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help with loud two-pipe system

I recently bought a house with a two-pipe steam system.  There is one radiator that bangs, and I'm looking for ideas on what to do. 

I've read Dan's books and this site, so here are some of the relevant facts for my system:

- The radiator that bangs is the largest one in the house and the closest one to the steam boiler.  So the steam gets to it first.  The banging happens when the system is cold (i.e. in the morning when the heat comes up) and it occurs only until the trap in the radiator closes.  The problem appears to be getting worse with time (possibly as the temperature is dropping as winter approaches?)  The other radiators in the house don't seem to be a problem- they heat quietly and evenly.

- The pipes appear to be pitched correctly- the radiator steam source is a vertical pipe off the main, and the radiator return reaches the dry return in only about three feet and has a noticable downward slope.  The banging radiator is close to level.

-The steam is a Warren Webster system with a boiler return trap and a vent trap similar to those posted in the library section.  I don't think the boiler return trap actually does anything at the low pressures we run at, but the vent trap is the only vent in the system.  There are crossover thermostatic traps from the end of the steam mains to the dry return.  Everything appears to be original (pre-1940) except that there is a new gas boiler installed in the late 1990s.  The piping indicates that someone removed three radiators from the first floor at some point, but that doesn't seem to be a problem in keeping the house warm.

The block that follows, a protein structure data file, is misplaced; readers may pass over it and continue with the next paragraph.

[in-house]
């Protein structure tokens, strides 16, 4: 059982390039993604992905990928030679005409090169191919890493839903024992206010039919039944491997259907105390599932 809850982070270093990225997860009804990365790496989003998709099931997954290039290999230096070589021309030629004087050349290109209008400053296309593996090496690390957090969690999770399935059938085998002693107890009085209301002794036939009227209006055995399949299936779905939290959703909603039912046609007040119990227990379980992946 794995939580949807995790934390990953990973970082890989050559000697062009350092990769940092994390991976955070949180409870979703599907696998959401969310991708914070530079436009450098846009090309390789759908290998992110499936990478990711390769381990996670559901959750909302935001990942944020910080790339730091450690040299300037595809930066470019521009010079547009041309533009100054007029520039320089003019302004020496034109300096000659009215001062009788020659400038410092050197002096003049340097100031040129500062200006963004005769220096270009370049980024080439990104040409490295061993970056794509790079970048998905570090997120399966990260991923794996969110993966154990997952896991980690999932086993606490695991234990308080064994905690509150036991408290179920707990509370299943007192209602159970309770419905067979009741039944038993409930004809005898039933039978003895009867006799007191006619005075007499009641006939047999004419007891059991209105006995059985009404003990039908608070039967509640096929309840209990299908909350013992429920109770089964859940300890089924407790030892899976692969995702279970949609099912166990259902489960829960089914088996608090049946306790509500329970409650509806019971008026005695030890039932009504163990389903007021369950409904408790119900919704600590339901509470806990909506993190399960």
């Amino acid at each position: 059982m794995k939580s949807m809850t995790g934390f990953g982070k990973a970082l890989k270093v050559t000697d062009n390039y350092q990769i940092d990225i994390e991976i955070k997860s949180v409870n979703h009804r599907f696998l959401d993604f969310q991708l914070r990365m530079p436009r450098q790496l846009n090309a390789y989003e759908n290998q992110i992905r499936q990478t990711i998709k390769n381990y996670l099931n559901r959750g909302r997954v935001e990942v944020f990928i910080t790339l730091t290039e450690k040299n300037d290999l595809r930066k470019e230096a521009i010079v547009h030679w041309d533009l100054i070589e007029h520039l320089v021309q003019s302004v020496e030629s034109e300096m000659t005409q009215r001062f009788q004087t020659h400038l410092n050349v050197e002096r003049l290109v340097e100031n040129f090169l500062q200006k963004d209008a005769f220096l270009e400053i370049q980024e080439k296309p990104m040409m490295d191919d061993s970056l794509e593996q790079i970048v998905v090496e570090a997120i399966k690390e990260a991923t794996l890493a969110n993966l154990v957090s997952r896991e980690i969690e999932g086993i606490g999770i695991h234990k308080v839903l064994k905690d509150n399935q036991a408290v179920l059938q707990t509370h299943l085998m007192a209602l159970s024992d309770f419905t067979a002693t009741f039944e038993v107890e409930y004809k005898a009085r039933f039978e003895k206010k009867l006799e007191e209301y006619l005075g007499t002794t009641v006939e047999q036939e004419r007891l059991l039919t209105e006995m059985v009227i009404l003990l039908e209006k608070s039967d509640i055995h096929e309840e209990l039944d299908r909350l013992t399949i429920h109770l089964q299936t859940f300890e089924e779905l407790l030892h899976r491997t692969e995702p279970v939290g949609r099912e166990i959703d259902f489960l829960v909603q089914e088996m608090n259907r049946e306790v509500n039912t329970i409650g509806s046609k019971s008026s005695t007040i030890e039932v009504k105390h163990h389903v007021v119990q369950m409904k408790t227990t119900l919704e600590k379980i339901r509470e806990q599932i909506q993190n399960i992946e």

- I've replaced the insides of all the thermostatic traps (all radiators and the crossover traps), as it appeared from the way that they were painted over that trap maintenance had not been performed in some time.  That was quite a job to get them all open.  I used cage unit replacements. This didn't help.

- The pressuretrol is set to cut in at 0.5 psi with a differential (additive) of about 1.2.  There are no problems with boiler water level, and the wet return does not appear to be clogged.

- The steam mains are all insulated with fiberglass insulatiobn by the previous owner.